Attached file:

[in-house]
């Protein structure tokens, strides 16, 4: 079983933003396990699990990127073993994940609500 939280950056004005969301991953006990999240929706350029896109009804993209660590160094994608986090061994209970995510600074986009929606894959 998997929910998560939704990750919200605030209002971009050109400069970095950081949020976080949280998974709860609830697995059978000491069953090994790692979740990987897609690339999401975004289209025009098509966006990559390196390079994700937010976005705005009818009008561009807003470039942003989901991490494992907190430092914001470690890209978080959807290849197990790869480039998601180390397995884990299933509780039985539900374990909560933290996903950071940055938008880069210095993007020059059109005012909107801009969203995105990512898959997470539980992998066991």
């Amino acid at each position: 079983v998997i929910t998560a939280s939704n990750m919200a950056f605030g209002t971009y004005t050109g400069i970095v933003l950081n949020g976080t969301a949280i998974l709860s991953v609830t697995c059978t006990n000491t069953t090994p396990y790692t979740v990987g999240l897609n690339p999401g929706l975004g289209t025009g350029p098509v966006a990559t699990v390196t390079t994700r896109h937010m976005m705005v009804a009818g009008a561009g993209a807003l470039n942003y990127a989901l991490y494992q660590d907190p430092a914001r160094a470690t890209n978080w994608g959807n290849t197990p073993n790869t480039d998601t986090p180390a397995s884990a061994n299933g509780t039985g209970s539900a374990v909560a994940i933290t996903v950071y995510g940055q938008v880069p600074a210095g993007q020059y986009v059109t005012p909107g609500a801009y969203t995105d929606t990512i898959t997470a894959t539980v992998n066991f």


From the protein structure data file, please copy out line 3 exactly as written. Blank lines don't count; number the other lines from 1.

């Amino acid at each position: 079983v998997i929910t998560a939280s939704n990750m919200a950056f605030g209002t971009y004005t050109g400069i970095v933003l950081n949020g976080t969301a949280i998974l709860s991953v609830t697995c059978t006990n000491t069953t090994p396990y790692t979740v990987g999240l897609n690339p999401g929706l975004g289209t025009g350029p098509v966006a990559t699990v390196t390079t994700r896109h937010m976005m705005v009804a009818g009008a561009g993209a807003l470039n942003y990127a989901l991490y494992q660590d907190p430092a914001r160094a470690t890209n978080w994608g959807n290849t197990p073993n790869t480039d998601t986090p180390a397995s884990a061994n299933g509780t039985g209970s539900a374990v909560a994940i933290t996903v950071y995510g940055q938008v880069p600074a210095g993007q020059y986009v059109t005012p909107g609500a801009y969203t995105d929606t990512i898959t997470a894959t539980v992998n066991f």